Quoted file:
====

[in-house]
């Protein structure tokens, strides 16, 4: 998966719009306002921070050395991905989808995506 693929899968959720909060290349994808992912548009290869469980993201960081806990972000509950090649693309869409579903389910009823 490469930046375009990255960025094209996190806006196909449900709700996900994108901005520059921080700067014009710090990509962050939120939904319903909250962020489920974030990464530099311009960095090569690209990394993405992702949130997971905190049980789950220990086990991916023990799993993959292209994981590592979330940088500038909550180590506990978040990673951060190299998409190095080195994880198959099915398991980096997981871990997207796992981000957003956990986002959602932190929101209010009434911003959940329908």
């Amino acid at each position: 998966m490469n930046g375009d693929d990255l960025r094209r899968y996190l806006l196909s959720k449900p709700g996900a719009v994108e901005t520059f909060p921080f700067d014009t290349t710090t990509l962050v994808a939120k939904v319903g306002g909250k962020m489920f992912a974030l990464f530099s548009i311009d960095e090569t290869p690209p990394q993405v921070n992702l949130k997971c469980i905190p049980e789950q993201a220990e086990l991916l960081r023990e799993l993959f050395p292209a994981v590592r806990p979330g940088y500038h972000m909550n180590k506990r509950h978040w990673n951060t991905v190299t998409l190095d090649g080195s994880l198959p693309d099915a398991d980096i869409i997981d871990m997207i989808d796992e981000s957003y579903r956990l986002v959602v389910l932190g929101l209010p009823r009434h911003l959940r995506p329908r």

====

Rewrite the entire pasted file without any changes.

[in-house]
């Protein structure tokens, strides 16, 4: 998966719009306002921070050395991905989808995506 693929899968959720909060290349994808992912548009290869469980993201960081806990972000509950090649693309869409579903389910009823 490469930046375009990255960025094209996190806006196909449900709700996900994108901005520059921080700067014009710090990509962050939120939904319903909250962020489920974030990464530099311009960095090569690209990394993405992702949130997971905190049980789950220990086990991916023990799993993959292209994981590592979330940088500038909550180590506990978040990673951060190299998409190095080195994880198959099915398991980096997981871990997207796992981000957003956990986002959602932190929101209010009434911003959940329908």
């Amino acid at each position: 998966m490469n930046g375009d693929d990255l960025r094209r899968y996190l806006l196909s959720k449900p709700g996900a719009v994108e901005t520059f909060p921080f700067d014009t290349t710090t990509l962050v994808a939120k939904v319903g306002g909250k962020m489920f992912a974030l990464f530099s548009i311009d960095e090569t290869p690209p990394q993405v921070n992702l949130k997971c469980i905190p049980e789950q993201a220990e086990l991916l960081r023990e799993l993959f050395p292209a994981v590592r806990p979330g940088y500038h972000m909550n180590k506990r509950h978040w990673n951060t991905v190299t998409l190095d090649g080195s994880l198959p693309d099915a398991d980096i869409i997981d871990m997207i989808d796992e981000s957003y579903r956990l986002v959602v389910l932190g929101l209010p009823r009434h911003l959940r995506p329908r």